CSAF reaffirms importance and value of all airmen
By 2nd. Lt. Brooks Payette, 157 Air Refueling Wing Public Affairs
/ Published February 17, 2015
PEASE AIR NATIONAL GUARD BASE, NH -- Get to know the airmen around you - at a moment's notice any of them could become the most important to the U.S. Air Force's mission.
That was a key message relayed by Air Force Chief of Staff Gen. Mark A. Welsh III during a February 17 all call to thank airmen of the 157th Air Refueling Wing.
"Never forget how critically important you are to this unit, the air national guard, the Air Force and this nation," he said, standing in front of a KC-135 tanker. "Some days you will be the most important person. On other days, the airman next to you is going to carry you."
Welsh highlighted his message in a conversation with Airman 1st Class Katelyn Spencer, a commander support staff member of the 157 Logistics Readiness Squadron. He reminded Spencer that she could serve as a key link to ensuring airmen get out the door for deployments necessary to defending the country.
"(Welsh) reminded us how important we are even at the lower ranks," said Spencer, who enlisted in June 2013 and finished her technical training seven months ago. "He let us know that the guard plays a big role and that we matter."
The all call was part of a day long visit to Pease. The base has served as a successful model for the Air Force's Total Force Integration initiative and is slated to receive the KC-46 air refueling tanker in late 2018. The 157 ARW is also the most recent recipient of the Major General Stanley Newman Award, which recognizes the Air National Guard's outstanding wing or group contributing to the overall success of the Air Mobility Command.
"You should be proud of the unit you represent and you should of the job you do," said Welsh. "You have no idea how proud I am of you."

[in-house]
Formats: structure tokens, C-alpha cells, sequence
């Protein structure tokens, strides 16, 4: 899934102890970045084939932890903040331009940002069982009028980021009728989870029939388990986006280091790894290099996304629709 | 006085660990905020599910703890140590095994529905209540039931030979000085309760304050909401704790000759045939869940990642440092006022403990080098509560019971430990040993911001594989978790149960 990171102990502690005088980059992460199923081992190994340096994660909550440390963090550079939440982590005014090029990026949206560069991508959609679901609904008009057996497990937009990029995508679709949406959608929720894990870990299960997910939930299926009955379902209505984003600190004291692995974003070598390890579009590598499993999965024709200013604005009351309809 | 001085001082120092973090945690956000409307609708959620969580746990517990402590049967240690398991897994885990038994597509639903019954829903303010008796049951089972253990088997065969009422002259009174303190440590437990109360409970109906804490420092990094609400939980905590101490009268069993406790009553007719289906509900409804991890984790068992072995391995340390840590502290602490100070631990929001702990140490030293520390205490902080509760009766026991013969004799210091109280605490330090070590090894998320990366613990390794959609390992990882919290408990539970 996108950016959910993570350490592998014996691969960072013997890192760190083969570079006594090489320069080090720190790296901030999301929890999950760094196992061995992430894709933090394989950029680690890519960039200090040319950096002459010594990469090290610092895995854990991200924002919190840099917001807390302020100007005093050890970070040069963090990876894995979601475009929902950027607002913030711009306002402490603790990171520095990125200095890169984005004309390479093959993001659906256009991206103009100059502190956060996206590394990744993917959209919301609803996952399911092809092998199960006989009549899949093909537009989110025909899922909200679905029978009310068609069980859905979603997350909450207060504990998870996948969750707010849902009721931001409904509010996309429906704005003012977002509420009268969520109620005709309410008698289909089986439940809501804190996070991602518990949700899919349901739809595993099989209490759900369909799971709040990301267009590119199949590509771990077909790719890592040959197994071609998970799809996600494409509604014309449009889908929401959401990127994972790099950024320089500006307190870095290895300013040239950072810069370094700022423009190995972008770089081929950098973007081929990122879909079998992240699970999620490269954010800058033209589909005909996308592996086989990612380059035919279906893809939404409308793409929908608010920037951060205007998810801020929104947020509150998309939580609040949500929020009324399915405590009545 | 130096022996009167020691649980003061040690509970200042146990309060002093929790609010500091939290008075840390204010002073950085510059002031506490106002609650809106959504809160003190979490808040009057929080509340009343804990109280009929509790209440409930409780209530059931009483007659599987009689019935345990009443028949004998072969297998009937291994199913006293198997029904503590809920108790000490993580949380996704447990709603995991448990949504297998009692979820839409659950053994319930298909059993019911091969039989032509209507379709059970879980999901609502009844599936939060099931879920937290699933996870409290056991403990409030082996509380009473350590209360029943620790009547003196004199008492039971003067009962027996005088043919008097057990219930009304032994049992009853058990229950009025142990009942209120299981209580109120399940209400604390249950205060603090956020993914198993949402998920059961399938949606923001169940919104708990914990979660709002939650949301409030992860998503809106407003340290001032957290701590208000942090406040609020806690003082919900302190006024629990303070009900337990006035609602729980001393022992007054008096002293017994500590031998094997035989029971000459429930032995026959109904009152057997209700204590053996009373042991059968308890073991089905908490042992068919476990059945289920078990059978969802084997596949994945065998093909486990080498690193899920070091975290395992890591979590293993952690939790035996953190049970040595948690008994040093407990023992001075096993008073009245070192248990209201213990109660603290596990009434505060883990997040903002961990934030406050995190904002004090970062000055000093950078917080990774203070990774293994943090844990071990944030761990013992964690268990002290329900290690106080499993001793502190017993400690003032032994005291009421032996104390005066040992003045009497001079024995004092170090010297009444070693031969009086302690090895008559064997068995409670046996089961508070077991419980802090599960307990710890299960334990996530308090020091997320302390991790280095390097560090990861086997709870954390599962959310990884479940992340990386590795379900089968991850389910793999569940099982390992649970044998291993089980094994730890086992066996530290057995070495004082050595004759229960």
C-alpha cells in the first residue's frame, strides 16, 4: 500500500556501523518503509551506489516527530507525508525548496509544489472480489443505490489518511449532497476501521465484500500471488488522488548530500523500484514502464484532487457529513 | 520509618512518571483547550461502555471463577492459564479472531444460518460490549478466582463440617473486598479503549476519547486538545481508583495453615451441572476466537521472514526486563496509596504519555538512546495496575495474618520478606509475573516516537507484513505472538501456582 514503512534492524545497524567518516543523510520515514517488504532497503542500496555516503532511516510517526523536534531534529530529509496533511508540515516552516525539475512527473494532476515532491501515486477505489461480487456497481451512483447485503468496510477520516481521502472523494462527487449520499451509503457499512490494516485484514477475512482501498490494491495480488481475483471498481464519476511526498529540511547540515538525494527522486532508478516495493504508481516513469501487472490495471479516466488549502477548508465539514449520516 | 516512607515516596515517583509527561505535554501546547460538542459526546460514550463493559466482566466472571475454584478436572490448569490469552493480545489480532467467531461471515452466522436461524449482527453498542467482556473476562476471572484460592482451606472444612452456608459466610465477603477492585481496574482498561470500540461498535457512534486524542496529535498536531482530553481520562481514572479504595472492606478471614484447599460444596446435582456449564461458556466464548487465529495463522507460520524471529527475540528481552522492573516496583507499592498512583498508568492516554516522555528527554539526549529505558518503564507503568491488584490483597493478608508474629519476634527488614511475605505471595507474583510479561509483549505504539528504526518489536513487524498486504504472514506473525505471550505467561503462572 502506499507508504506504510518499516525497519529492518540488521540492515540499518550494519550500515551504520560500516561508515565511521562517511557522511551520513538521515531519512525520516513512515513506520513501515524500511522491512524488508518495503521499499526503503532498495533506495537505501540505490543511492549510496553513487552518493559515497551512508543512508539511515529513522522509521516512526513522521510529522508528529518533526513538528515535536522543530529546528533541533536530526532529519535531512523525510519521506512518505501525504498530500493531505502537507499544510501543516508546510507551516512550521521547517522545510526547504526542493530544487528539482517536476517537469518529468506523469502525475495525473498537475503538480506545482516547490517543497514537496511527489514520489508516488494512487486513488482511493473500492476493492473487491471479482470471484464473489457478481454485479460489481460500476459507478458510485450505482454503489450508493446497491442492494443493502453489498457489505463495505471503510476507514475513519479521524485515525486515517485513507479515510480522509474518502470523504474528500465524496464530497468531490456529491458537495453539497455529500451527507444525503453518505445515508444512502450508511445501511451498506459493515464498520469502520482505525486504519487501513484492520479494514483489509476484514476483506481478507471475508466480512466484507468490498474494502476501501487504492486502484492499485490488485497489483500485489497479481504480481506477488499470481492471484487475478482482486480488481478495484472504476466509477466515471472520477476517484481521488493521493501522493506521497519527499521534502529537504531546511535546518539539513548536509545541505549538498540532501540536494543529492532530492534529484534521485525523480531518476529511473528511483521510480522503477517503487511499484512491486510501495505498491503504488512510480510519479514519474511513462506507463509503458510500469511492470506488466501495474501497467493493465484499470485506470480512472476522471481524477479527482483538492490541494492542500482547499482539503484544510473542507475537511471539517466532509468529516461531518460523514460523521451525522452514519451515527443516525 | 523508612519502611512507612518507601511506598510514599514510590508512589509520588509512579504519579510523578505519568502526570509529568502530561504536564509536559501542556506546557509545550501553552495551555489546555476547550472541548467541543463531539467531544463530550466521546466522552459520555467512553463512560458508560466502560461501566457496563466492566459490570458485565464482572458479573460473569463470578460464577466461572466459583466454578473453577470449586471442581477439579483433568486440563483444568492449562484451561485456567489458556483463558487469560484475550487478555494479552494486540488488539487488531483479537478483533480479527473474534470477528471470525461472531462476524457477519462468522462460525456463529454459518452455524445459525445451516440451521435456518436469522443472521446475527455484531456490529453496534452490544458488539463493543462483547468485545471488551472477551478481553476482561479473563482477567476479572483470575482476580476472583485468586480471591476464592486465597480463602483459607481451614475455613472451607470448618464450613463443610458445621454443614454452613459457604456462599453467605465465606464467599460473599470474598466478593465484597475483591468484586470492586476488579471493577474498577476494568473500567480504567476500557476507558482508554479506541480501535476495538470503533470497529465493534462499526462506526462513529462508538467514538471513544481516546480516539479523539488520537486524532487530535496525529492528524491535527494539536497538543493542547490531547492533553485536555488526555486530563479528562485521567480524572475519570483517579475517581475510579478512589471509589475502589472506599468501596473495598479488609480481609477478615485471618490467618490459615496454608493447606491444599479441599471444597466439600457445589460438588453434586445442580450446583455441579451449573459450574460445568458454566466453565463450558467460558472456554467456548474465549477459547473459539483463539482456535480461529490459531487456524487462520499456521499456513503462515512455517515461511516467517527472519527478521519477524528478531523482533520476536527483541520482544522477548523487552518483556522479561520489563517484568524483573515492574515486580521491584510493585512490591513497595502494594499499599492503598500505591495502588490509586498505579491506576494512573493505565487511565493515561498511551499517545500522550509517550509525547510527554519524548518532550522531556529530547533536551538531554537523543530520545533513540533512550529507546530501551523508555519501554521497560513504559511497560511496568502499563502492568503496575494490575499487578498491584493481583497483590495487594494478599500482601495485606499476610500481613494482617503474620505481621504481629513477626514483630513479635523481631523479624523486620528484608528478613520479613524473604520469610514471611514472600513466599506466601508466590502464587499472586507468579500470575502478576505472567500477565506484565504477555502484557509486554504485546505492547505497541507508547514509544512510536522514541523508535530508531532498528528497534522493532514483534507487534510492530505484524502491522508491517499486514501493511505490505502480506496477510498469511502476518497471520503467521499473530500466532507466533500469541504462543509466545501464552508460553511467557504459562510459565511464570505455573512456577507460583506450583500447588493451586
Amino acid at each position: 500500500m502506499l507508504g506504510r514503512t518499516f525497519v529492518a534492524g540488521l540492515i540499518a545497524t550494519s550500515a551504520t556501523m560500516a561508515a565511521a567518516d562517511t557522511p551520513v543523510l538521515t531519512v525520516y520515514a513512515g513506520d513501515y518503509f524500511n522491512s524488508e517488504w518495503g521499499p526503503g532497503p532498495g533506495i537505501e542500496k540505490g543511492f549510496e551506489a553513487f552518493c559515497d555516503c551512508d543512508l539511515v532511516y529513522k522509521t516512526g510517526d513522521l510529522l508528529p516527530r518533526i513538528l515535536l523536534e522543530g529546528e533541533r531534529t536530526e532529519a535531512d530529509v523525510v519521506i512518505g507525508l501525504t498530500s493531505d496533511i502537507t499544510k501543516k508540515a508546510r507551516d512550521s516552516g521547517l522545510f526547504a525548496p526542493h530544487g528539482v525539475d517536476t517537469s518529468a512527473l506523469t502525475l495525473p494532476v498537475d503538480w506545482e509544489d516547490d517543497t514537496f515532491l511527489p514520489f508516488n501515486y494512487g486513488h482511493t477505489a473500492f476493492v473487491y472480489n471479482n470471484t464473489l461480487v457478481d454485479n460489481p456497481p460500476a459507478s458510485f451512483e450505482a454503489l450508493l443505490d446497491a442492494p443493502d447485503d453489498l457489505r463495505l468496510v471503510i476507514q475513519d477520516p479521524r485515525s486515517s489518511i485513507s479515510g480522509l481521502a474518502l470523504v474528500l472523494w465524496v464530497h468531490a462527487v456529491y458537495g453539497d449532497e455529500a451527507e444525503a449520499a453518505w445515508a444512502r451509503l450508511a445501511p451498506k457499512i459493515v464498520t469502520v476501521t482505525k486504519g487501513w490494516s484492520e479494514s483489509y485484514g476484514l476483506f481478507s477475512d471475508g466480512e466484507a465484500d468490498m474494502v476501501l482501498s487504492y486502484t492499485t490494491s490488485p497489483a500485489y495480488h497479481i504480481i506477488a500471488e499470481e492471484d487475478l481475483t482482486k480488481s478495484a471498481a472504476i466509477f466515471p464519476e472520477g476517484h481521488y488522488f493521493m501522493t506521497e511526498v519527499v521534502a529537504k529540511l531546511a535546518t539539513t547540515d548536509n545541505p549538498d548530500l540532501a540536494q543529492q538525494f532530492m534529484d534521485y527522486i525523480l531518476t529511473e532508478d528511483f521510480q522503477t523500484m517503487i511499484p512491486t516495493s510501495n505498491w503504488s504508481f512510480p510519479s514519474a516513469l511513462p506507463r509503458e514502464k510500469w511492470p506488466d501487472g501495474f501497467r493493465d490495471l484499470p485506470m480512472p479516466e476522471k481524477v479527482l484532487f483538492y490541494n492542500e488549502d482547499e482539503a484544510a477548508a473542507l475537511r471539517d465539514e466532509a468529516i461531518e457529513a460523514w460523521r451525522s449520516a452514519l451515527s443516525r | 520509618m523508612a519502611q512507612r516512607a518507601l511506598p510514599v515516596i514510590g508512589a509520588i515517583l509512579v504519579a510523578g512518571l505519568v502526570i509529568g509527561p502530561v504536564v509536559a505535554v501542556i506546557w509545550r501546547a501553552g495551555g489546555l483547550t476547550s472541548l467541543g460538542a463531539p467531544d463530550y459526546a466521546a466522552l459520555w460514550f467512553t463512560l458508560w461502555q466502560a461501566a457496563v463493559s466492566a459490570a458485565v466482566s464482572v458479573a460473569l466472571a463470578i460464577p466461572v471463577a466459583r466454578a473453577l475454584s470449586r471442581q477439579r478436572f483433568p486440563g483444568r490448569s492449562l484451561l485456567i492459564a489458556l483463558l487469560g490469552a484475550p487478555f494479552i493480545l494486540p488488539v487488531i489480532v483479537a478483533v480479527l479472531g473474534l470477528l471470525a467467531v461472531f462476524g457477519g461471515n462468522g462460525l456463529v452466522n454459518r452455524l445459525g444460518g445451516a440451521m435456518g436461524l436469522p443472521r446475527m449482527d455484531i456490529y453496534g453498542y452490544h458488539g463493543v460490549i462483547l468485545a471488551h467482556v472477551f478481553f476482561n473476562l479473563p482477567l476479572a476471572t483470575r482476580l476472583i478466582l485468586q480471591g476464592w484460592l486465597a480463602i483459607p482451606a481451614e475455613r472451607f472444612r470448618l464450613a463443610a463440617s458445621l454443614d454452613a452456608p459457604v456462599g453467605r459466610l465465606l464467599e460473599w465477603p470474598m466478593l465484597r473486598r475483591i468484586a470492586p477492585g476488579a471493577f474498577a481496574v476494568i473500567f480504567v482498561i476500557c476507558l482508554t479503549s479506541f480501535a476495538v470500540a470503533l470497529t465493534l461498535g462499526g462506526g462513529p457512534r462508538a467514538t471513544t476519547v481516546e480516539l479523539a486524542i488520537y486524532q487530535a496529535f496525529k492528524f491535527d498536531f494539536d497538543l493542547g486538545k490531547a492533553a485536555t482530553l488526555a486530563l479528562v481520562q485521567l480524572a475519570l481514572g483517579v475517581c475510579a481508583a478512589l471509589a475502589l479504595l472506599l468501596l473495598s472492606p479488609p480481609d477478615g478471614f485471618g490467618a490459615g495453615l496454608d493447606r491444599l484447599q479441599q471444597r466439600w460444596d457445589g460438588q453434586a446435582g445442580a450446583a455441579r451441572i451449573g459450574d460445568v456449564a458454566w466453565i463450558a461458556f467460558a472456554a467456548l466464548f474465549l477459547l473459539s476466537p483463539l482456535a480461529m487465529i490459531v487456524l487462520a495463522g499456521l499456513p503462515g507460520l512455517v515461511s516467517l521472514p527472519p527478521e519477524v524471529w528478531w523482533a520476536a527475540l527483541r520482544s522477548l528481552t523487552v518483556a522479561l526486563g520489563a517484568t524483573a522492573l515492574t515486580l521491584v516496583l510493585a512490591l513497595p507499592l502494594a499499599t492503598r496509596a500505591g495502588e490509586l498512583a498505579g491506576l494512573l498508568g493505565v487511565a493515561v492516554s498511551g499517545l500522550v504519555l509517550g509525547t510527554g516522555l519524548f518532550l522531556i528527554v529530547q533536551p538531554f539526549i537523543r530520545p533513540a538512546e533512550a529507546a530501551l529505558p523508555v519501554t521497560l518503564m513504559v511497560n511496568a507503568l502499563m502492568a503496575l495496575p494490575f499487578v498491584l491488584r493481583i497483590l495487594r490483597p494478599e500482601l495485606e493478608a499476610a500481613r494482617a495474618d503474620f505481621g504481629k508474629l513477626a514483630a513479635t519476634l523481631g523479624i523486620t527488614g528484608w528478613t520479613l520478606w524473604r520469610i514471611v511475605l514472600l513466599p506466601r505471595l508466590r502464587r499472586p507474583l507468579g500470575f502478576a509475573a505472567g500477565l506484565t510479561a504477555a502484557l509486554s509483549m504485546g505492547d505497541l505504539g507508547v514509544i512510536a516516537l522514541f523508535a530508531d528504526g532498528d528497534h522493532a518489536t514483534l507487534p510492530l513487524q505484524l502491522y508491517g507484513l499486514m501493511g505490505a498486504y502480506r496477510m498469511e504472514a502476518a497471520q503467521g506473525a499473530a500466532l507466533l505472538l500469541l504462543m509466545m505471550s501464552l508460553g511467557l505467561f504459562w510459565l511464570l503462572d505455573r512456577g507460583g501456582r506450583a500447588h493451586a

Col. Rob Burrus, 157 wing commander, said it was an honor to host Welsh and believed the visit was a tribute to the important work done by Airmen at the Wing.
"He understands the unique relationship we have with the total force and our active duty partners in the 64th Air Refueling Squadron," said Burrus. "His message of recognizing our Airmen's accomplishments resonates with me personally and it should resonate with all of our Airmen equally."
Following Welsh's remarks, he fielded questions from active duty and guard Airmen pertaining to training issues, funding concerns, cyber security and more. Welsh challenged all Airmen to be forward thinkers and put forth ideas to solve problems locally and Air Force wide - a major of initiative of the Air Force.
"No one knows your job and your day-to-day mission better than you," said Welsh. "We should be listening to you."
Welsh noted that the key to tackling almost any issue Air Force wide will be through improved communication and airmen taking the time to learn more about their counterparts, a lesson he said he learned while serving as commander of the 8th Fighting Wing, Kunsan Air Base, South Korea.
"If you don't know their story, you can't lead the Airmen," he said.
Before departing, Welsh took the opportunity to reaffirm his belief in the value of all airmen with a message to Spencer and the airmen around her.
"We have known each other for an hour, but I'd die for you," said Welsh. "I am just naive to believe if it mattered you'd do the same for me.
"That is what makes us different. It is a commitment that everyone in here in this room has made."